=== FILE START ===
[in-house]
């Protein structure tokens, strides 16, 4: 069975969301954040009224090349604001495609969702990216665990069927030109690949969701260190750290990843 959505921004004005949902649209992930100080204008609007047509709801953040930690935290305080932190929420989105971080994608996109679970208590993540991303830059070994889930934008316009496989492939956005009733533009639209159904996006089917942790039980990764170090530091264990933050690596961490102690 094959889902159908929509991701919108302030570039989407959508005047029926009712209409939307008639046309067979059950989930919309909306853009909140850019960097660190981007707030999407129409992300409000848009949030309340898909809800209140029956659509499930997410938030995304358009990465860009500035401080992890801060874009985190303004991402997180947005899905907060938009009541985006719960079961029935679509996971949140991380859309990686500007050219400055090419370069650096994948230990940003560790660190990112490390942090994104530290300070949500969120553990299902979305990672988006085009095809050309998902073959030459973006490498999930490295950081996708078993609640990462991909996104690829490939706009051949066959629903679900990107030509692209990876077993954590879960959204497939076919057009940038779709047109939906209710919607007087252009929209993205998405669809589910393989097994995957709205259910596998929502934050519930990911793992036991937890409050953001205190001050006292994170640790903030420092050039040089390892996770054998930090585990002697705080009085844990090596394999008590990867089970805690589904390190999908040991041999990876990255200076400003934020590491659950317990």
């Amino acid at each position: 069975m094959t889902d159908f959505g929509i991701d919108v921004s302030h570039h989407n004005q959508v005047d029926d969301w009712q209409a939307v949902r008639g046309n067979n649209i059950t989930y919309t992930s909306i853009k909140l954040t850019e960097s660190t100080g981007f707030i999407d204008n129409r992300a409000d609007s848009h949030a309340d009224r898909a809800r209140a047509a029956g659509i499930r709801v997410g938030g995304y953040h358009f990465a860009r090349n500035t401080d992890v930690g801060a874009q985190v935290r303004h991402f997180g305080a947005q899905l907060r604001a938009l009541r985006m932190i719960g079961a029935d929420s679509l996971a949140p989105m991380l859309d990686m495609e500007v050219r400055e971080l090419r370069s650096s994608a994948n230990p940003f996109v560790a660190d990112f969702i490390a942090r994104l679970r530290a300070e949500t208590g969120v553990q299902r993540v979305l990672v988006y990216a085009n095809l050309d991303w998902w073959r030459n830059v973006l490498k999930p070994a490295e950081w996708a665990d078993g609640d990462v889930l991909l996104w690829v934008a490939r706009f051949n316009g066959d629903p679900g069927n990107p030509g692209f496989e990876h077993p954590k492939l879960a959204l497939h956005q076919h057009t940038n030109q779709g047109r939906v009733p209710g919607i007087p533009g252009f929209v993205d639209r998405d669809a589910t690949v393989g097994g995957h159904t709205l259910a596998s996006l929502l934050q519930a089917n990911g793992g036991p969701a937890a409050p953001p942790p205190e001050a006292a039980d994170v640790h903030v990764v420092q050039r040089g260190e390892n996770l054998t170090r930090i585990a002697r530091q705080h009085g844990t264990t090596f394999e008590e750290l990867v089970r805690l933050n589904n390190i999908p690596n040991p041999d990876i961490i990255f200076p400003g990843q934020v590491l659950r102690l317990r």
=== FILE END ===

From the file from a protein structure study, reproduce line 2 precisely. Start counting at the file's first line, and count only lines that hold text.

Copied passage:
């Protein structure tokens, strides 16, 4: 069975969301954040009224090349604001495609969702990216665990069927030109690949969701260190750290990843 959505921004004005949902649209992930100080204008609007047509709801953040930690935290305080932190929420989105971080994608996109679970208590993540991303830059070994889930934008316009496989492939956005009733533009639209159904996006089917942790039980990764170090530091264990933050690596961490102690 094959889902159908929509991701919108302030570039989407959508005047029926009712209409939307008639046309067979059950989930919309909306853009909140850019960097660190981007707030999407129409992300409000848009949030309340898909809800209140029956659509499930997410938030995304358009990465860009500035401080992890801060874009985190303004991402997180947005899905907060938009009541985006719960079961029935679509996971949140991380859309990686500007050219400055090419370069650096994948230990940003560790660190990112490390942090994104530290300070949500969120553990299902979305990672988006085009095809050309998902073959030459973006490498999930490295950081996708078993609640990462991909996104690829490939706009051949066959629903679900990107030509692209990876077993954590879960959204497939076919057009940038779709047109939906209710919607007087252009929209993205998405669809589910393989097994995957709205259910596998929502934050519930990911793992036991937890409050953001205190001050006292994170640790903030420092050039040089390892996770054998930090585990002697705080009085844990090596394999008590990867089970805690589904390190999908040991041999990876990255200076400003934020590491659950317990």